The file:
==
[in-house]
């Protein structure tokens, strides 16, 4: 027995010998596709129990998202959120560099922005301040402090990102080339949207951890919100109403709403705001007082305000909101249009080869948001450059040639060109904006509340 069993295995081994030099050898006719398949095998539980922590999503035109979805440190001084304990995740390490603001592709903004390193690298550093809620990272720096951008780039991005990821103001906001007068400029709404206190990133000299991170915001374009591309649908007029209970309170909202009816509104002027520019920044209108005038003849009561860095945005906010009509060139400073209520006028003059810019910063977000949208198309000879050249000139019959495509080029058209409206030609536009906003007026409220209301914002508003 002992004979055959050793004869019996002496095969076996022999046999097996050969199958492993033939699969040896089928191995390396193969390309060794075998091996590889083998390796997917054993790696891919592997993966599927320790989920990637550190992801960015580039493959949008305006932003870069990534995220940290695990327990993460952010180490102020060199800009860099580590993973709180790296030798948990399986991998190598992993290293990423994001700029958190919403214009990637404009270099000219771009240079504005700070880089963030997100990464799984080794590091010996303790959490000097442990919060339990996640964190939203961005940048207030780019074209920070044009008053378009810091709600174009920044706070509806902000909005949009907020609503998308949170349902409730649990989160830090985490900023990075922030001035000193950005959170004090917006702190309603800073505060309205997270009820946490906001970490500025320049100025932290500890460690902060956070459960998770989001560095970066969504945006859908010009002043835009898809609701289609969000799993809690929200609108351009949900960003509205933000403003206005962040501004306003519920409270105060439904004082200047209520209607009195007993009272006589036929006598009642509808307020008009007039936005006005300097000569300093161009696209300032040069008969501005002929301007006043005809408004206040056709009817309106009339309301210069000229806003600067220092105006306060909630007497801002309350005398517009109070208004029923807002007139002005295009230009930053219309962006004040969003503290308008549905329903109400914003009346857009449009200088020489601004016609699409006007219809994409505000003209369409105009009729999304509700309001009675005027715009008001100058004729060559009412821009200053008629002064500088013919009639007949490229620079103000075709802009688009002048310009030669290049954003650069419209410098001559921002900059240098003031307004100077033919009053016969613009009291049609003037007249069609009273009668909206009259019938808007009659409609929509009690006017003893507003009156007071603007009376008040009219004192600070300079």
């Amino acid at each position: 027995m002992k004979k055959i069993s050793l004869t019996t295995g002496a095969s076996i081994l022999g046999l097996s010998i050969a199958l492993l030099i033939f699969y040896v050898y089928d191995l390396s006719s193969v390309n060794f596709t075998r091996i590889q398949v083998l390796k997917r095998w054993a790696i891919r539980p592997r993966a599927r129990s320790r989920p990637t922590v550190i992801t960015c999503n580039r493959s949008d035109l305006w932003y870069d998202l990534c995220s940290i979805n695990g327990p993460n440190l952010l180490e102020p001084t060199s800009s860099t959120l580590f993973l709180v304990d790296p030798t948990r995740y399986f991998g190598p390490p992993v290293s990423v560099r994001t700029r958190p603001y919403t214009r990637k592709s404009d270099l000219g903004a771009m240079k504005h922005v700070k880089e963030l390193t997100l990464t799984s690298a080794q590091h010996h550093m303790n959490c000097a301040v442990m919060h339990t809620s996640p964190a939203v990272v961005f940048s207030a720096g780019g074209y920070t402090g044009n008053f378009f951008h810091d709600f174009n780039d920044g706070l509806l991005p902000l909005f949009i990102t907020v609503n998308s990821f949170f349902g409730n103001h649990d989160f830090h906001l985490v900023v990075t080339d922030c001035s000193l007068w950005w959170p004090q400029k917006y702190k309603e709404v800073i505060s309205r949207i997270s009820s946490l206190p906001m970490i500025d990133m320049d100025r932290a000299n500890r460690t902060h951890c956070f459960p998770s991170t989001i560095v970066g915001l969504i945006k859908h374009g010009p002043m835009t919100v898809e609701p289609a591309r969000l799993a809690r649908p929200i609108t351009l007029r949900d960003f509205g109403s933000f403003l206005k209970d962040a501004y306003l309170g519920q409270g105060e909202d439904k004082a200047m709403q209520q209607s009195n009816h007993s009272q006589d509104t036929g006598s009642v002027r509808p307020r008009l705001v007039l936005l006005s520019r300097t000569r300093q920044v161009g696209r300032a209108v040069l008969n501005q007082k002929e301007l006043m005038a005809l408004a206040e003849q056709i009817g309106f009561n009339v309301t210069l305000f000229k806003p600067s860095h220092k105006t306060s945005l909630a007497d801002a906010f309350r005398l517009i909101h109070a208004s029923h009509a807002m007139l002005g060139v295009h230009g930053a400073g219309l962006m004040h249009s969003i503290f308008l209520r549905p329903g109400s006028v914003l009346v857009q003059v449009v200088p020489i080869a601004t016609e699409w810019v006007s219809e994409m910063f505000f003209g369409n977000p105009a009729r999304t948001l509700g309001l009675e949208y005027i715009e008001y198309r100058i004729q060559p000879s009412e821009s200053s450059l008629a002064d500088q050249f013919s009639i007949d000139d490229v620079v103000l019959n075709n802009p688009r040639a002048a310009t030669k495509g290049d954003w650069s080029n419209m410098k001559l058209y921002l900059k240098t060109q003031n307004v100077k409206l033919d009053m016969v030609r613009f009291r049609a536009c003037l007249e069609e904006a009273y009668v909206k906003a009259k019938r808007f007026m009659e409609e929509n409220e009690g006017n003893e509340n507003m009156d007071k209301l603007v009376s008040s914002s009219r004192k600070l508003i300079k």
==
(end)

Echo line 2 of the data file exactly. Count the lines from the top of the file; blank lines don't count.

């Protein structure tokens, strides 16, 4: 027995010998596709129990998202959120560099922005301040402090990102080339949207951890919100109403709403705001007082305000909101249009080869948001450059040639060109904006509340 069993295995081994030099050898006719398949095998539980922590999503035109979805440190001084304990995740390490603001592709903004390193690298550093809620990272720096951008780039991005990821103001906001007068400029709404206190990133000299991170915001374009591309649908007029209970309170909202009816509104002027520019920044209108005038003849009561860095945005906010009509060139400073209520006028003059810019910063977000949208198309000879050249000139019959495509080029058209409206030609536009906003007026409220209301914002508003 002992004979055959050793004869019996002496095969076996022999046999097996050969199958492993033939699969040896089928191995390396193969390309060794075998091996590889083998390796997917054993790696891919592997993966599927320790989920990637550190992801960015580039493959949008305006932003870069990534995220940290695990327990993460952010180490102020060199800009860099580590993973709180790296030798948990399986991998190598992993290293990423994001700029958190919403214009990637404009270099000219771009240079504005700070880089963030997100990464799984080794590091010996303790959490000097442990919060339990996640964190939203961005940048207030780019074209920070044009008053378009810091709600174009920044706070509806902000909005949009907020609503998308949170349902409730649990989160830090985490900023990075922030001035000193950005959170004090917006702190309603800073505060309205997270009820946490906001970490500025320049100025932290500890460690902060956070459960998770989001560095970066969504945006859908010009002043835009898809609701289609969000799993809690929200609108351009949900960003509205933000403003206005962040501004306003519920409270105060439904004082200047209520209607009195007993009272006589036929006598009642509808307020008009007039936005006005300097000569300093161009696209300032040069008969501005002929301007006043005809408004206040056709009817309106009339309301210069000229806003600067220092105006306060909630007497801002309350005398517009109070208004029923807002007139002005295009230009930053219309962006004040969003503290308008549905329903109400914003009346857009449009200088020489601004016609699409006007219809994409505000003209369409105009009729999304509700309001009675005027715009008001100058004729060559009412821009200053008629002064500088013919009639007949490229620079103000075709802009688009002048310009030669290049954003650069419209410098001559921002900059240098003031307004100077033919009053016969613009009291049609003037007249069609009273009668909206009259019938808007009659409609929509009690006017003893507003009156007071603007009376008040009219004192600070300079």